(Note, Jan. 23, 2017: Let me cut to the chase; because I did so badly on the new video, I'm going to submit this one until I can do another one like it, only snazzier. Thanks for reading!)
After previewing my most recent promotional video, I’ve made a directorial decision regarding the next one.
I’ve decided to cast someone else to play me.
The “new” Chris Rodell will be younger, have better posture and smile more vibrantly.
And she’ll be black.
I’m thinking of Danai Gurira.
Having the woman who plays Michonne on “Walking Dead” play me will really ring the old diversity bell, and she’s a terrific actress. She could use her katana to in mid-air sever a whole damn box of crayons.
(Unrelated fun fact: Danai Gurira, now famous for beheading zombies, was born on Valentine’s Day, 1978. Lovely!)
The people who are trying to secure me more big league keynote addresses suggested a 90-second promotional video would be helpful.
Luckily, I have an ace videographer who’s now twice graced me with his talents.
His video news segments have won Mid-Atlantic regional Emmys. He could be busy round-the clock fulfilling lucrative corporate work.
Why people like him choose to squander precious time working on my behalf for just a few free beers, I do not know.
Maybe they don’t realize Straub American lager is sold in most every area beer distributor.
I rehearsed for about two whole days trying to ensure it looked totally unrehearsed.
Filming a commercial about yourself and starring in it feels like an exercise in pure vanity, like a really extended selfie. I was conscious of this the whole time.
So I’ll be interested to hear the reactions. Here’s the link.
I’ve long said anyone who believes he is his own worst critic is either delusional or single.
Is that the case here?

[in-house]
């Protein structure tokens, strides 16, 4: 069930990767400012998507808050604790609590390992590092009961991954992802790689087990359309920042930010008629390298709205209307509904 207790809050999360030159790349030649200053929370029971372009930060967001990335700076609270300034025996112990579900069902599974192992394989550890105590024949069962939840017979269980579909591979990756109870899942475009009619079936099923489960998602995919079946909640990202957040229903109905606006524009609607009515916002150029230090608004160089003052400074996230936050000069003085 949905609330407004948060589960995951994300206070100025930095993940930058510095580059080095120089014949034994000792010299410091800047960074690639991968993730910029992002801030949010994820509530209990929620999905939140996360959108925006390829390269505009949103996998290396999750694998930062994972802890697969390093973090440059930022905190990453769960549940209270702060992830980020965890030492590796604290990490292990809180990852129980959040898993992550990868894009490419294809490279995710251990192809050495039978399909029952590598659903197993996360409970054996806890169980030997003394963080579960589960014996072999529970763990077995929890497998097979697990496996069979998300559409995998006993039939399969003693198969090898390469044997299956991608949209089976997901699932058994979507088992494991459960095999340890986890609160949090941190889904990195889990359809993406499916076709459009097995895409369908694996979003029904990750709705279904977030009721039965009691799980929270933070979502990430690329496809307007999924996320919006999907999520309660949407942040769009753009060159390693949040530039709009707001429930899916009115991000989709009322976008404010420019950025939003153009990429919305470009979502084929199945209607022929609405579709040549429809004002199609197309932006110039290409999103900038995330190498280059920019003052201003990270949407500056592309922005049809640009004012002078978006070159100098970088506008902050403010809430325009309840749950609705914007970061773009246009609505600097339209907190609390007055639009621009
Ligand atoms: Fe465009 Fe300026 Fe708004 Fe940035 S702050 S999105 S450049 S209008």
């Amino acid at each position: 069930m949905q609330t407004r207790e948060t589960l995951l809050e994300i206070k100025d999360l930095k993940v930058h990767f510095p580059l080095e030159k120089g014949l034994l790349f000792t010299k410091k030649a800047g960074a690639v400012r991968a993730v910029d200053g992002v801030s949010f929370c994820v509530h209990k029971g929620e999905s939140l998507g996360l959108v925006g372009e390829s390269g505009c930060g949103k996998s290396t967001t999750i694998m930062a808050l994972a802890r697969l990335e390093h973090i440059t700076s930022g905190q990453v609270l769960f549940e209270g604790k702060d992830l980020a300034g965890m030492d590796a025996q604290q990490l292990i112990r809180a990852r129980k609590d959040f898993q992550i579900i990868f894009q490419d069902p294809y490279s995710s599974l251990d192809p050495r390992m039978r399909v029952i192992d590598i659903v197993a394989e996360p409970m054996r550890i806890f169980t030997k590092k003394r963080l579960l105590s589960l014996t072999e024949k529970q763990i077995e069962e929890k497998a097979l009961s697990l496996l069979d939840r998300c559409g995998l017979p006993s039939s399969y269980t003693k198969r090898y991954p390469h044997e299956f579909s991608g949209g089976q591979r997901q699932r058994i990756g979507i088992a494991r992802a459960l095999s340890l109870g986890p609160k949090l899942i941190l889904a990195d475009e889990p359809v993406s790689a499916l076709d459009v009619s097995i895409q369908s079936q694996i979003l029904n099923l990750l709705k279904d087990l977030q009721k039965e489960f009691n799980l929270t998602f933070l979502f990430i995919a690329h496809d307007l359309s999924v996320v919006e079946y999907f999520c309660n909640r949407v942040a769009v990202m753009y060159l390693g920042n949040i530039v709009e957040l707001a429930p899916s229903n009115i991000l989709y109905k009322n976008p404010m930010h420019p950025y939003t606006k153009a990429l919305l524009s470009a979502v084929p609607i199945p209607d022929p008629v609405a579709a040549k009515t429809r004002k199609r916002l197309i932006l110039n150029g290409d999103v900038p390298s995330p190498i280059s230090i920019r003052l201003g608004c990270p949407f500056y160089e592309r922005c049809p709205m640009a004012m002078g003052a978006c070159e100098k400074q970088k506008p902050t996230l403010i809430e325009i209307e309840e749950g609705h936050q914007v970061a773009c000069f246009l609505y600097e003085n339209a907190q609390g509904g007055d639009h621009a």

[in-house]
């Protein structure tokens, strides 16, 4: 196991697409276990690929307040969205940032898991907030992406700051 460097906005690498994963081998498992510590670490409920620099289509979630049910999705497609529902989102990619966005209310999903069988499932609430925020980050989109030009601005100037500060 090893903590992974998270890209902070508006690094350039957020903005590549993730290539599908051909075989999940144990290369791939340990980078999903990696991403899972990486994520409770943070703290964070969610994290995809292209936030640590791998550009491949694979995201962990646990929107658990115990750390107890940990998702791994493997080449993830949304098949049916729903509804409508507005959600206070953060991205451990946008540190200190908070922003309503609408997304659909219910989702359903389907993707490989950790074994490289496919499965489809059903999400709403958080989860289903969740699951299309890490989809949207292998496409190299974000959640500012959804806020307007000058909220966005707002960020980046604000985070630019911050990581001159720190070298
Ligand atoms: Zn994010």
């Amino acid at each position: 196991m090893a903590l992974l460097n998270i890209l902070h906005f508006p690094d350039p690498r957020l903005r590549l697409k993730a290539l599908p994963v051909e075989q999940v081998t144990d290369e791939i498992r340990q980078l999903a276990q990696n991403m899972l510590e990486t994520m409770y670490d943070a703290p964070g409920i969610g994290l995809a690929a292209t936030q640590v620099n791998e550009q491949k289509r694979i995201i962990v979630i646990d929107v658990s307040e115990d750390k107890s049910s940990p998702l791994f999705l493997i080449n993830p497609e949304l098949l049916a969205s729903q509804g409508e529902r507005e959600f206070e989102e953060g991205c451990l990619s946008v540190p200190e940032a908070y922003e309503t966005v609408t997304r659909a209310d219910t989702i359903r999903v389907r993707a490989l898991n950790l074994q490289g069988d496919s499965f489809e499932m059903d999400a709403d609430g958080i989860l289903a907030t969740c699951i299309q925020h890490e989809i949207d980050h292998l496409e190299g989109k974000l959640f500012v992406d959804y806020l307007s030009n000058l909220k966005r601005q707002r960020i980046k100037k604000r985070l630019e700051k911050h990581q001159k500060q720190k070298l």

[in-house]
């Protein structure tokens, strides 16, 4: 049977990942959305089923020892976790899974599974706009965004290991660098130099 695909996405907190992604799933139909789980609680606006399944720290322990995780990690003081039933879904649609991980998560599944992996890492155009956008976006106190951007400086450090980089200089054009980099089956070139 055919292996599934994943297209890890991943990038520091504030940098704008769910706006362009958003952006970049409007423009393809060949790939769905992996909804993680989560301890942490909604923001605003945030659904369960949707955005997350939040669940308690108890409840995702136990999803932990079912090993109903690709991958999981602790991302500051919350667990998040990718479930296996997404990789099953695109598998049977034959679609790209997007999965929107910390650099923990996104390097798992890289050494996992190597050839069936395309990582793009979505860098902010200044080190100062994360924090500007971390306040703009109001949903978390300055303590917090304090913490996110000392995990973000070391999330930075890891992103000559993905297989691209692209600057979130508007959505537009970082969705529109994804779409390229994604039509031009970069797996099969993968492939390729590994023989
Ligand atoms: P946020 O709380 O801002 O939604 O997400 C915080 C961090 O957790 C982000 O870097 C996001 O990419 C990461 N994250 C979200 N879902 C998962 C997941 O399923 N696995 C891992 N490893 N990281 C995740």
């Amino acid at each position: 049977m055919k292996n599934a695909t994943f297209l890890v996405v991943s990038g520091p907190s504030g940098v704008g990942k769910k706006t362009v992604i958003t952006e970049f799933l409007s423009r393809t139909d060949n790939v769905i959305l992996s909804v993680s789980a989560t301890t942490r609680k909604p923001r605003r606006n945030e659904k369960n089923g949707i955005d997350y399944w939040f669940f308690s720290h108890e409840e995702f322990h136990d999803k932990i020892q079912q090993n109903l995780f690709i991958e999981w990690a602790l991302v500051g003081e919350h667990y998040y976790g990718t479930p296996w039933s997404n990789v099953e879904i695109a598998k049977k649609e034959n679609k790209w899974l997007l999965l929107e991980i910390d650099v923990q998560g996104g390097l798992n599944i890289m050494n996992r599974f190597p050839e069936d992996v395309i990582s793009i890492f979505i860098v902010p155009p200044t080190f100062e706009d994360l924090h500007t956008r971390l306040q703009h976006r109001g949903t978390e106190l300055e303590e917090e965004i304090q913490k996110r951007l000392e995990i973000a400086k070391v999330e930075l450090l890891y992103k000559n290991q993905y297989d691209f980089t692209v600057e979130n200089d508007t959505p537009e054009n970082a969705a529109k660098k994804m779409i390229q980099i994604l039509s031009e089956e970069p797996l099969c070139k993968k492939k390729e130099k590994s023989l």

I like everything about the video except the parts in which I’m speaking, which is unfortunate because the whole point of the thing is to get people to hire me to speak.
I love the music, the asides and shots of me playing around in the office.
It looks wonderful and I remain optimistic its message will work with its intended audience: meeting planners looking for speakers. I hope it conveys the mirth I feel about life even in tumultuous times.
I don’t think it’ll stand out the way I’d hoped, but it’s another foundational block in the now-sturdy structure that is my pitch.
And the next one will be even better because it’ll star Danai Gurira, assuming she’s willing to do it for a few free Straubs. I think she’ll go for it.
Something about her tells me she’s a real sweetheart.
I now have a video for nearly every occasion. Here are some of the others:
• “So what did you think of Chris (in 20 seconds or less)?” — I had a lot of fun with this one. Funny cameos include my mom, wife, kids, Arnold Palmer and Bill Clinton.
• Greensburg Library ’14 — This is when I was just getting started and shows, I think, a really strong and conversational talk. There were only about 15 people here, but you can tell everyone’s having a good time.
• Bethel Park Speakers Series — As a commentator points out, this one appears disjointed because they failed to mic the audience. So it’s like an hour of me telling stories and basking in the laughter no one else can hear.
• “What the book’s about and why it’ll always be free” — Very nice. This is the first one my buddy Brian did for me. Has a nice polish to it. I used this as the main feature on my crayons page for several years.
• “Why ‘Use All The Crayons!’ is like the cure for polio” — It’s too bad the lighting renders this nearly unwatchable because it’s great reaction to a strong delivery. This was before the Pennsylvania Restaurant & Lodging Association. It’s when the guy told me I’d cured his hangover.
• “‘Crayons!’ FAQ” — Hilarious. I had Dave from The Pond pose a bunch of questions about the book. Very cheesy.
• Quinn Fallon sings about me — What’s not to love about this? My rock star buddy sings the songs I inspired.
• “Chris drunk in church story” — Strong story. Great reaction. I’d rate this higher, but my emerging bald spot appears too prominent for my liking.
• Omaha intro — This highlights the humor I use to start my talks.
• “When men tell other men, ‘I love you’” — Depending on the audience, I sometimes read a story from the book. Nothing boring.
• “Greatest ovation ever” — That’s no lie. This one is pure fun. I send this link out with every pitch. This is my most-viewed video with nearly 1,800 hits. The recollection of the moment still leaves me tingling.